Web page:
Daytrana is less frequently abused than other stimulants, such as Ritalin, mostly because the transdermal patch releases the drug more slowly than oral medication. However, misuse of the patch can occur, and can cause a dangerously high build-up of methylphenidate in the body and toxicity. Chewing, sucking, or swallowing the patch are examples of such misuse.

Misuse of Daytrana is higher in patients with previous substance abuse or suicidal impulses and in impulsive or oppositional patients. Street names for Daytrana are interchangeable with those for Ritalin. The most common street names are “kiddy coke,” “poor man’s coke,” “uppers,” “speed,” and “coke junior.” Usually, though, Daytrana is known to be a “last resort” for those addicted to stimulants, since the patch is more difficult to extract high doses from and is more difficult to abuse.

What Is Daytrana Used For?

Daytrana is exclusively approved and prescribed for ADHD in children. As previously mentioned, Daytrana is a common alternative for Ritalin with children who experience harsh side effects with oral medication. Potential interaction issues for children taking Daytrana include adverse reactions for patients who have recently taken MAO inhibitors, vasopressor agents, or antidepressants. Severe anxiety and Tourette’s Syndrome will also preclude a patient from safely taking Daytrana. Daytrana is not recommended for patients who experience skin conditions or who suffer from anxiety disorders.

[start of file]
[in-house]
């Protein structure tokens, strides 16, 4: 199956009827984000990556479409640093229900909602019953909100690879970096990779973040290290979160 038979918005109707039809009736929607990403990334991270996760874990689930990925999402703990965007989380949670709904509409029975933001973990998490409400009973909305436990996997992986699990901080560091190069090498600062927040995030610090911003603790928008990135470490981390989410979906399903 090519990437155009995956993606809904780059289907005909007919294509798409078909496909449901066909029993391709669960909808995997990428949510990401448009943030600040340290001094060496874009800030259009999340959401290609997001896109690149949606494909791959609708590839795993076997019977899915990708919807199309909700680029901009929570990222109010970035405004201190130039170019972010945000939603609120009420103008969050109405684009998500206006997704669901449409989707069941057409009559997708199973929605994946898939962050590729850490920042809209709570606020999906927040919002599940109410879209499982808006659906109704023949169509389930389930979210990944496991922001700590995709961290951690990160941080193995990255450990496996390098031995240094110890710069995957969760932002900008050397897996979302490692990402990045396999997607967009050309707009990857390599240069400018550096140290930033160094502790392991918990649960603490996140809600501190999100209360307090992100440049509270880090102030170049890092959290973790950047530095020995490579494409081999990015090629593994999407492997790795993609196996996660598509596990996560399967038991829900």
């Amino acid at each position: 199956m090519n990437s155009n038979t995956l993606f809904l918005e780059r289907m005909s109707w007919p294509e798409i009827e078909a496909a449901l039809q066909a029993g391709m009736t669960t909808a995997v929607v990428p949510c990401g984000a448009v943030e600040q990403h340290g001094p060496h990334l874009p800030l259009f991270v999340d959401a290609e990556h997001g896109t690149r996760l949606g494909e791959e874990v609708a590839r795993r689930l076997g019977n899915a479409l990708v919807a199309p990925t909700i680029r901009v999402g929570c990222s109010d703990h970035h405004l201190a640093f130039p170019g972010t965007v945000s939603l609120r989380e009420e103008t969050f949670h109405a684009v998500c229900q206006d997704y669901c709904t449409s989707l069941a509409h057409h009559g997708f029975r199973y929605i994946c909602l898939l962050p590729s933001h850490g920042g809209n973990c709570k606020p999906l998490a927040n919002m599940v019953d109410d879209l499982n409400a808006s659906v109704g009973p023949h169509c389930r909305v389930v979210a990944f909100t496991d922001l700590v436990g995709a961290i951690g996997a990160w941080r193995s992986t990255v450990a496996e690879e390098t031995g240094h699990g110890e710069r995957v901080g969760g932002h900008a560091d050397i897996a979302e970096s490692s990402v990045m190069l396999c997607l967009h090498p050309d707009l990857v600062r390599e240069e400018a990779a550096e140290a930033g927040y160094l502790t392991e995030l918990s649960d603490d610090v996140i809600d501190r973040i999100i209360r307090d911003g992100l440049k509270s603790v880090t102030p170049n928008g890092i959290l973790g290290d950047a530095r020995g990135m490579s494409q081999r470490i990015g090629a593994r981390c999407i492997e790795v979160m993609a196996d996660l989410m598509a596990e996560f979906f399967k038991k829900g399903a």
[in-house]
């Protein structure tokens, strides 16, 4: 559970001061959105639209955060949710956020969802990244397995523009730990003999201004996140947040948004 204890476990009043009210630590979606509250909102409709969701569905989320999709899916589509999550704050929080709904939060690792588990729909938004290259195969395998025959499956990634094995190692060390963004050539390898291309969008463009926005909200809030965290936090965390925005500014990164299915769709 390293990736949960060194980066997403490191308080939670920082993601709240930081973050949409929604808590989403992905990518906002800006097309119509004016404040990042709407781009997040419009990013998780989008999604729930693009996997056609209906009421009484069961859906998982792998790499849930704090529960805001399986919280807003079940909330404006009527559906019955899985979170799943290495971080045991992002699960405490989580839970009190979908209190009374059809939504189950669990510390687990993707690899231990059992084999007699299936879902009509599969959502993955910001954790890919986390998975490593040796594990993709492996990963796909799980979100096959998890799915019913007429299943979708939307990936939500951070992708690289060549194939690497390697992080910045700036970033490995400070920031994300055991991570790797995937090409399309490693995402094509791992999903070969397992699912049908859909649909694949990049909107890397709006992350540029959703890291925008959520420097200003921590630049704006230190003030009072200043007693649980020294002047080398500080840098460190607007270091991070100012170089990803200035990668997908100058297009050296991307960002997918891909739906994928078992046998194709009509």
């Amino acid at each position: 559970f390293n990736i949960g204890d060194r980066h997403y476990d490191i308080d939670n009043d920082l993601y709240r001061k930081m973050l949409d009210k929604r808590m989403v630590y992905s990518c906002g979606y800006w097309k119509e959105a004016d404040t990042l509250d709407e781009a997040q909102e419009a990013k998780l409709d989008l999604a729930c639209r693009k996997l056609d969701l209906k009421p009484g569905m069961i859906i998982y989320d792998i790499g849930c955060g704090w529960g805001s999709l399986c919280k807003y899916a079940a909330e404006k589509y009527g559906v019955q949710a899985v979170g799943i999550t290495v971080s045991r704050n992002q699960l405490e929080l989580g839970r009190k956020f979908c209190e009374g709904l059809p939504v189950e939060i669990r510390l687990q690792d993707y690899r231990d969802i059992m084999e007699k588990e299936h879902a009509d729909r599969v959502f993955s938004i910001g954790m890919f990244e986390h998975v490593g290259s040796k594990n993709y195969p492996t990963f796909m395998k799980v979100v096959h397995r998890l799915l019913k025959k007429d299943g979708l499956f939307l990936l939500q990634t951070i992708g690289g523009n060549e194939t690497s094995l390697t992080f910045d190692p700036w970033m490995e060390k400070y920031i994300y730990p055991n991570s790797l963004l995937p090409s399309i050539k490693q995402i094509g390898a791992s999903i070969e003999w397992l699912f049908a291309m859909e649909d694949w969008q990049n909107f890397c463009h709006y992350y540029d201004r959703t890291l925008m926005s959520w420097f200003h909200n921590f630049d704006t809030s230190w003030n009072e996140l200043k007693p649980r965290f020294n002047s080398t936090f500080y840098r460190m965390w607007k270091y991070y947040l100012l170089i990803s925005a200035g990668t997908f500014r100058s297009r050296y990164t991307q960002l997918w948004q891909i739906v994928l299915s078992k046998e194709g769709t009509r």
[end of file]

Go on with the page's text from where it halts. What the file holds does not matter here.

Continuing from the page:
Is Daytrana Safe?

Daytrana DosingDaytrana is not safe to prescribe to people suffering from depression, anxiety, or Tourette’s Syndrome. It is also known to produce the following negative effects:

  • Skin irritation at the site of patch application
  • Severe anxiety
  • Insomnia
  • Nausea or vomiting
  • Dizziness
  • Tics
  • Loss of appetite
  • Stomach pain and disruptions to normal bowel
  • Mood swings
  • Hives
  • Chest pain
  • Trouble breathing

Major side effects have also been reported and can include a dramatic stunt in growth, blurry vision, heart attack, stroke, issues with circulation, seizures, psychosis, and aggression. It is recommended that when using the skin patch, you avoid sun and heat exposure, as heat can cause the release of too much medication at a time. In some cases, permanent skin discoloration may occur.

What is Daytrana Addiction?